It’s the patient’s right to have the procedure explained to them, along with who will be performing it and their qualifications. It’s also the patient’s right to ask that only an anesthesiologist perform specific duties instead of a CRNA. There have been malpractice claims where patients felt they weren’t duly informed of the procedure or that they could request an anesthesiologist to perform certain tasks—resulting in the CRNA getting targeted for omitting important information.
Paperwork is vital to the job of a CRNA and everyone working in the healthcare field. Unfortunately, insufficient documentation is a typical reason for mistakes and for patients to file malpractice suits against CRNAs and other personnel.
If a CRNA fails to sufficiently update a patient’s documentation—like a patient’s history, physician’s orders, or medication prescription—it can have dire consequences later. Without all information, anesthesiologists and other physicians might administer harmful medication to the patient or perform dangerous procedures, making the CRNA liable for not updating the documentation correctly.
Neglecting Observational Duties
Much of a CRNA’s job is monitoring patients before and after administering anesthesia. Often, this observation is only prudent, and the patient recuperates painlessly from the procedure and anesthesia.
But, as we mentioned, CRNAs are often responsible for monitoring multiple patients simultaneously, and some can fall through the cracks with dire consequences. Suppose a patient begins to experience complications from the surgery or anesthesia, but the CRNA fails to notify the physician or help the patient in time. In that case, it can lead to more severe health damage or even death. In those cases, an investigation could find the CRNA responsible as their duty was the observation of the patient.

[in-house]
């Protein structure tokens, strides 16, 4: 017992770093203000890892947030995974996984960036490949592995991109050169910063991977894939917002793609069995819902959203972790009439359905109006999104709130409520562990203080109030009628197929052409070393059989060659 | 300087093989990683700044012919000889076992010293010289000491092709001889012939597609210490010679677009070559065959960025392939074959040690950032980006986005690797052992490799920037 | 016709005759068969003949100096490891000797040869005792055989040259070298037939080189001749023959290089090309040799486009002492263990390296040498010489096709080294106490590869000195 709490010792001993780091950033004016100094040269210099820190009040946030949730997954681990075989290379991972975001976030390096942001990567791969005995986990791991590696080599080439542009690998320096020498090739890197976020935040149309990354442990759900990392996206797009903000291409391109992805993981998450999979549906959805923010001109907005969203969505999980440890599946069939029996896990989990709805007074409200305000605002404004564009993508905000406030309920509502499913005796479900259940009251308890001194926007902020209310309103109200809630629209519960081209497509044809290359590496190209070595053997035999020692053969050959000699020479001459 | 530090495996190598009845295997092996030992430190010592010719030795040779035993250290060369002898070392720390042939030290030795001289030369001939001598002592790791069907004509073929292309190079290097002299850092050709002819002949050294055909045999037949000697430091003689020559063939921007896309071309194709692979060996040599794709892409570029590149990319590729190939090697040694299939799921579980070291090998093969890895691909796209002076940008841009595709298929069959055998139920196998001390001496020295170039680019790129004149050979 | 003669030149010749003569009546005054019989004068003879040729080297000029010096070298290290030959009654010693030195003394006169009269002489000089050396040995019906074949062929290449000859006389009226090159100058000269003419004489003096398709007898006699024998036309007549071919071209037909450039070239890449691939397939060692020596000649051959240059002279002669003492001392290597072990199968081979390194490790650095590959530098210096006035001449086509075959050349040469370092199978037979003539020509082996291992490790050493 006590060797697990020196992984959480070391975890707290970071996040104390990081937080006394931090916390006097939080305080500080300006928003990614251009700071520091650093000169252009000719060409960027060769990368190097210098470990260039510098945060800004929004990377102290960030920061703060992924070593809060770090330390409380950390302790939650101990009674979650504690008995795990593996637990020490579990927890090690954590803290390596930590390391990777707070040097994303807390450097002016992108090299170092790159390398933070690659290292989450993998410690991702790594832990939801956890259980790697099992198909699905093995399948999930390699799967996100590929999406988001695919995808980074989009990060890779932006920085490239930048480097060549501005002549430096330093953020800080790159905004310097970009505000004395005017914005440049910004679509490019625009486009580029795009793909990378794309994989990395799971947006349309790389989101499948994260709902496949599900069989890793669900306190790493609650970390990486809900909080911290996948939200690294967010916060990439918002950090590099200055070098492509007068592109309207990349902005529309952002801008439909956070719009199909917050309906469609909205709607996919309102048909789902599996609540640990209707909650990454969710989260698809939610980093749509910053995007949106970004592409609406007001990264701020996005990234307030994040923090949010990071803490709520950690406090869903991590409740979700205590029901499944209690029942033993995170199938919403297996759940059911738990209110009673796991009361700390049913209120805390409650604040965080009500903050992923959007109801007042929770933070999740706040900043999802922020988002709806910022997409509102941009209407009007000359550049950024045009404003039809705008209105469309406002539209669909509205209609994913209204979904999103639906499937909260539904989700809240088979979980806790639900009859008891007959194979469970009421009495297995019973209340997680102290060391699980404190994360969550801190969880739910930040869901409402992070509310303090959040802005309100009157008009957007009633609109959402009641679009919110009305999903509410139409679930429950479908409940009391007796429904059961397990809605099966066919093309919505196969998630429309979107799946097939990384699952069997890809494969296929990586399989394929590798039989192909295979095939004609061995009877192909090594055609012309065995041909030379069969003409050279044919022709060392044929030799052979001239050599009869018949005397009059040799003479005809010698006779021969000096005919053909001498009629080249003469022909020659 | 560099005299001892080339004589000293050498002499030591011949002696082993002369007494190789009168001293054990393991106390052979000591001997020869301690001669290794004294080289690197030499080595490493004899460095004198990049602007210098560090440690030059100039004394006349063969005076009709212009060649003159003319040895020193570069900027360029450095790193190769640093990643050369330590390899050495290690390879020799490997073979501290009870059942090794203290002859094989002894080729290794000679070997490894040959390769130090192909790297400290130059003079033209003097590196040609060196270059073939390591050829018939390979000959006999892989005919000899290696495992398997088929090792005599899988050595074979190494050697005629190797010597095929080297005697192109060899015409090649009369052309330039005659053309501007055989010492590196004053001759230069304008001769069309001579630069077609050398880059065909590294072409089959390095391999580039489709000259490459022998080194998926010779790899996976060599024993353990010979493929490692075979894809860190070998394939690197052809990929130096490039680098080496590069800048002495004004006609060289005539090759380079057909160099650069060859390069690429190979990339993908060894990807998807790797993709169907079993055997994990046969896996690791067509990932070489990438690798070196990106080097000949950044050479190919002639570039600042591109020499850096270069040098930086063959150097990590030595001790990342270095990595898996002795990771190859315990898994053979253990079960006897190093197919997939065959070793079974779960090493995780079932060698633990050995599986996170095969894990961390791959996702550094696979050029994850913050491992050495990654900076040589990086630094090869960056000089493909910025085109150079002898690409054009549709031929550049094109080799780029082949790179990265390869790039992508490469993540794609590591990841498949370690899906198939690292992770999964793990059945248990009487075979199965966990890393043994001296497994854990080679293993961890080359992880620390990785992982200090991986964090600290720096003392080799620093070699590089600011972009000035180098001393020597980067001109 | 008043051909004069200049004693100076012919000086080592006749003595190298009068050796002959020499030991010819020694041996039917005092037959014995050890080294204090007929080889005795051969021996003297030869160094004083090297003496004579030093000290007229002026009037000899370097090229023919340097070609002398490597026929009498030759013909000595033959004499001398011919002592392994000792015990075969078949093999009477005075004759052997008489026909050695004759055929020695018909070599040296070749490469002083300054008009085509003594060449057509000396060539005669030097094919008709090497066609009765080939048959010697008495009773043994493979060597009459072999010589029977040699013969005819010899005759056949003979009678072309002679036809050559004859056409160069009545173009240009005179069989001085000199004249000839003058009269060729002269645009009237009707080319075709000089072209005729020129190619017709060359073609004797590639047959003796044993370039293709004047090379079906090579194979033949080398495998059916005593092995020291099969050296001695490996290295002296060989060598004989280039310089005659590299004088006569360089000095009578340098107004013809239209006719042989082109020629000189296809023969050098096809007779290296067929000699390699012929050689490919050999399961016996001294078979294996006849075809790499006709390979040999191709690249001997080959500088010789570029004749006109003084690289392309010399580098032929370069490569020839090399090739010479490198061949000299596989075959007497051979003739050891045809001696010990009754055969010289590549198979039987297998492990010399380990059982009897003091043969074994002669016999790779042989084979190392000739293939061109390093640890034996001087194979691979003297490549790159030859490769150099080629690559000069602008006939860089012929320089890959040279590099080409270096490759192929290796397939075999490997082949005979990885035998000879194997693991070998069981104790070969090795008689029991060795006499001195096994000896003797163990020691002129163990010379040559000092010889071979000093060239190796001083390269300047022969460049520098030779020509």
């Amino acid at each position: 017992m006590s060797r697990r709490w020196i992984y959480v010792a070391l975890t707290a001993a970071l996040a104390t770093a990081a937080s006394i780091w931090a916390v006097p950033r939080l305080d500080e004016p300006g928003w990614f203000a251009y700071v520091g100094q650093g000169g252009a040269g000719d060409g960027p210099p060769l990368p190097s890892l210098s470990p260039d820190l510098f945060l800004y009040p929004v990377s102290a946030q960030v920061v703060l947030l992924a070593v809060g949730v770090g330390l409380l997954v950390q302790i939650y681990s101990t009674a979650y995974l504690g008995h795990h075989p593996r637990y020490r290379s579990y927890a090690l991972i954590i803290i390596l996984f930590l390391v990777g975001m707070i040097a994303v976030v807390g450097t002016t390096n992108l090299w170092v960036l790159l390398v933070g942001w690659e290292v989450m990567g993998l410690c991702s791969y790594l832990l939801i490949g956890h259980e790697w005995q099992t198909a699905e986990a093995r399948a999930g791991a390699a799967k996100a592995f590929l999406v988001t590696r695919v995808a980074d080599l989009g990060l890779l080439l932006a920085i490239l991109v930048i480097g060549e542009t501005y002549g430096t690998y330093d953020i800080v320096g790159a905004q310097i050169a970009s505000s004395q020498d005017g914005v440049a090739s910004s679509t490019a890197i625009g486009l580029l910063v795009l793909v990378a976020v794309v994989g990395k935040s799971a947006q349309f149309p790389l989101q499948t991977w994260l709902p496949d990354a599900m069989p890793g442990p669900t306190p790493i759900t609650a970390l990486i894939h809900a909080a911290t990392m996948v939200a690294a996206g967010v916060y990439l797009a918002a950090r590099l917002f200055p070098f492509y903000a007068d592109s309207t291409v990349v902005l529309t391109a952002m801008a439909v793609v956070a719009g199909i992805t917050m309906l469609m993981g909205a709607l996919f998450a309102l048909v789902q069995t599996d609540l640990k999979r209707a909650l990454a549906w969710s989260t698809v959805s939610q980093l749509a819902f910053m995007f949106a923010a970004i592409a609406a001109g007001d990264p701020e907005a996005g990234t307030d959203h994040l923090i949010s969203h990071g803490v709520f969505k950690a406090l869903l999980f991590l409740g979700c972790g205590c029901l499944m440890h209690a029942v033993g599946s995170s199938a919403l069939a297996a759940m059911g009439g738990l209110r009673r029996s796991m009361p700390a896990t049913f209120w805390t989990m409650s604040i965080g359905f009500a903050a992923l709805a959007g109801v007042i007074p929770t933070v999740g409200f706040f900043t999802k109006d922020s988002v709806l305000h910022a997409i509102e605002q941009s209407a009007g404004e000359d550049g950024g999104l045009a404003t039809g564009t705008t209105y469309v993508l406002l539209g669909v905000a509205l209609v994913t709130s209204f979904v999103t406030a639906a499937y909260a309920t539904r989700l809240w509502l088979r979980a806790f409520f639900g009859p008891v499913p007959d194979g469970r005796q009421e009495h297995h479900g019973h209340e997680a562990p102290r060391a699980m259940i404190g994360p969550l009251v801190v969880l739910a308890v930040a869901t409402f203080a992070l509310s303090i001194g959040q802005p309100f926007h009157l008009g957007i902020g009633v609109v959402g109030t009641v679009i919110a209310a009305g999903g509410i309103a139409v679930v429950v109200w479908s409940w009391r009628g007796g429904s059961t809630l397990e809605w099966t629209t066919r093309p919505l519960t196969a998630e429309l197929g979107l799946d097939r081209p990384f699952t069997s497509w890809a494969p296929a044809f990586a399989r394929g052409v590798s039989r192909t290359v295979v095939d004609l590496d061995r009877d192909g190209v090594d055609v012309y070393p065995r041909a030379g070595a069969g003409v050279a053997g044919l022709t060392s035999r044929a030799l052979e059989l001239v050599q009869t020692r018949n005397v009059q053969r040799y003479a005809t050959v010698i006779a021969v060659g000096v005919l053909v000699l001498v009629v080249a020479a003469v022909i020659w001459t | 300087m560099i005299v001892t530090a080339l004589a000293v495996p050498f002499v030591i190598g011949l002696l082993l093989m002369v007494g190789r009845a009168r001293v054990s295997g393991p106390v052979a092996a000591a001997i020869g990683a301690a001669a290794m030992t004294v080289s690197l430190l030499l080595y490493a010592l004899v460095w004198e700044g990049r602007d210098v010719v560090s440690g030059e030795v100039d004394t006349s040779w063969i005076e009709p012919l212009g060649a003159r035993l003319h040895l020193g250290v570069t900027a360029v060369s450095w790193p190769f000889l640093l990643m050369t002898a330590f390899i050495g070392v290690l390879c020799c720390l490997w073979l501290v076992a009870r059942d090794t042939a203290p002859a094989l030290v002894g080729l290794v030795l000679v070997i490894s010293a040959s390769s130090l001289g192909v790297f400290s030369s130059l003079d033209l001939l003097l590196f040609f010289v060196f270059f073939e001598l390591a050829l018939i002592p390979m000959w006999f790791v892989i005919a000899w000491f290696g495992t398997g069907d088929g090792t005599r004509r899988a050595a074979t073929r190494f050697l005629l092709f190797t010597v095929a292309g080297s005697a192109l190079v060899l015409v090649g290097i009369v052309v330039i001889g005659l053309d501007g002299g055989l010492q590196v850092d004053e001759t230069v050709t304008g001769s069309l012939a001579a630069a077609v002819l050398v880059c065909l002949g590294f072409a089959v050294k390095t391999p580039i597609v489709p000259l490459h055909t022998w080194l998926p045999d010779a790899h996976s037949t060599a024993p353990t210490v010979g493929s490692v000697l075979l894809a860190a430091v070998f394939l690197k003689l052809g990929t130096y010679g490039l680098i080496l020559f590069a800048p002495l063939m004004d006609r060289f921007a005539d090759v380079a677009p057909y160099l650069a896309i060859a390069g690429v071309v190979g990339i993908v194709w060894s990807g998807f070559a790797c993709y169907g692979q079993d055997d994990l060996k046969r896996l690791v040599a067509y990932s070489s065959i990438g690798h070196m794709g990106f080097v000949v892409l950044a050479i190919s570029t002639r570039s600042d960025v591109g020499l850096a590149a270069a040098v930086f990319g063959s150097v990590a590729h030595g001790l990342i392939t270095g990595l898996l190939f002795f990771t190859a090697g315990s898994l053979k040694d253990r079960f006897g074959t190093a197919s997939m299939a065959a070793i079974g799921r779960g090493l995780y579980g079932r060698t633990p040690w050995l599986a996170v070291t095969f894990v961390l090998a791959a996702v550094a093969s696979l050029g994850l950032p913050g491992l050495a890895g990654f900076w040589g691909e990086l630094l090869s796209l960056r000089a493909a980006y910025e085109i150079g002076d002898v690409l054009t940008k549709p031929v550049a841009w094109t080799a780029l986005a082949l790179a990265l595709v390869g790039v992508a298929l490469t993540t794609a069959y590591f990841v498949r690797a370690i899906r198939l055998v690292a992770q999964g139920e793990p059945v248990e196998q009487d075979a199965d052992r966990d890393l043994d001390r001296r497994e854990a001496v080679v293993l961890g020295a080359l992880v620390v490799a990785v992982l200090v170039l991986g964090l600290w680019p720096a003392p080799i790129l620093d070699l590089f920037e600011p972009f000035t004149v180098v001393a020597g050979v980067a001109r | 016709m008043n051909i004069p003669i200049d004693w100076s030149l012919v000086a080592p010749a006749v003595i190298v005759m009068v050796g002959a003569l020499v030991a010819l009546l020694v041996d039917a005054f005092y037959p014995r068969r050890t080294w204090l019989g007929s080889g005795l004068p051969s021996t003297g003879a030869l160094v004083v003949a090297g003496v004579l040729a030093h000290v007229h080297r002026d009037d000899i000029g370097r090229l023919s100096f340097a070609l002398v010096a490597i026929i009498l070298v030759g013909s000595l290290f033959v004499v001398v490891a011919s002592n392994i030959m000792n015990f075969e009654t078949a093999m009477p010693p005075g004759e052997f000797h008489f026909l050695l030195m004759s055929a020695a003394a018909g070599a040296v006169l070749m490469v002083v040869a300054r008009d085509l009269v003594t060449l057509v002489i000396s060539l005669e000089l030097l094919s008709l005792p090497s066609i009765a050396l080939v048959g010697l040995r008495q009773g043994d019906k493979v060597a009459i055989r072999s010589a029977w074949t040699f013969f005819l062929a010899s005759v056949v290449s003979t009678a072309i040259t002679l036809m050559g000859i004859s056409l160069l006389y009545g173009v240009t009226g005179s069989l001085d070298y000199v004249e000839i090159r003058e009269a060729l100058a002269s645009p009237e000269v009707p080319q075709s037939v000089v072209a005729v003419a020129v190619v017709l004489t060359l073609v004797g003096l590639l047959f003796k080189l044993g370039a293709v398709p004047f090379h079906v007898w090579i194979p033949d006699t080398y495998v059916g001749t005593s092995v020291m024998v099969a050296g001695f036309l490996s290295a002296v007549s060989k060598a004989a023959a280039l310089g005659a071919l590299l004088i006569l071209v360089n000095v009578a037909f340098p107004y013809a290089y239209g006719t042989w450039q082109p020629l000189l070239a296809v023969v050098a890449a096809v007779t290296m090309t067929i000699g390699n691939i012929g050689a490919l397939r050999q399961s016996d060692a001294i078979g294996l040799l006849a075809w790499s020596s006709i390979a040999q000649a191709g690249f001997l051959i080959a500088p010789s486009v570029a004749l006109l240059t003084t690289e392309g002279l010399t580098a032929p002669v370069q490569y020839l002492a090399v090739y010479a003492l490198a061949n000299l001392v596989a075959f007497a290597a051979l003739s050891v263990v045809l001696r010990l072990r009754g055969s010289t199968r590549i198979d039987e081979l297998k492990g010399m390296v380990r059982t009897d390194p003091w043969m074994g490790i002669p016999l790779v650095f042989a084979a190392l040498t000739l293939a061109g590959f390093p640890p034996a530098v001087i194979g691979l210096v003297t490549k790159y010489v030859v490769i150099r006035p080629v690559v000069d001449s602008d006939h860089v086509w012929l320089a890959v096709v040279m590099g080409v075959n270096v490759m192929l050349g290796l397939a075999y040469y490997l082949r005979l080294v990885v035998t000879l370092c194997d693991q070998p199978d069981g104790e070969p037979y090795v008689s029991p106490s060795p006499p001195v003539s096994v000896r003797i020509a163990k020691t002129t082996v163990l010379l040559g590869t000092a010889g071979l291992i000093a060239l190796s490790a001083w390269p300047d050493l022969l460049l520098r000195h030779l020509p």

Strategies for Decreasing Risk as a CRNA
What can CRNAs do to decrease these risks and errors on the job? CRNAs are only human, so mistakes are bound to happen, but there are ways to help avoid and mitigate these risks as much as possible.
Obtain Informed Consent
Informed consent is at the heart of many malpractice claims against CRNAs—patients feel they weren’t duly informed of the dangers or the qualifications of personnel performing them. So, informed consent is an essential part of the preassessment process for CRNAs.
Ensure that the patient fully understands the anesthesia plan and knows their rights as a patient before consenting.
Have Malpractice Insurance
As we’ve said, mistakes happen—but when they do, they don’t have to cost a CRNA their career or financial security. That’s why CRNA liability insurance is essential for every CRNA.
Without proper malpractice insurance, CRNAs can have their entire financial future and career turned upside down because of one mistake or perceived error.
Burnout is among the most common problems for nurses in healthcare, even CRNAs. Medical professionals can experience burnout from working long hours under stressful conditions and an imbalanced personal and work life.
When CRNAs experience burnout, they’re more likely to make mistakes, so mental health and wellness are also essential for CRNAs. CRNAs should do their best to maintain a healthy personal life outside of work, get plenty of rest, or even seek mental health counseling if they think it could improve their mental state.
If you have any further questions about malpractice insurance, don’t hesitate to contact our expert staff at Baxter & Associates. We can help you get the protection you need.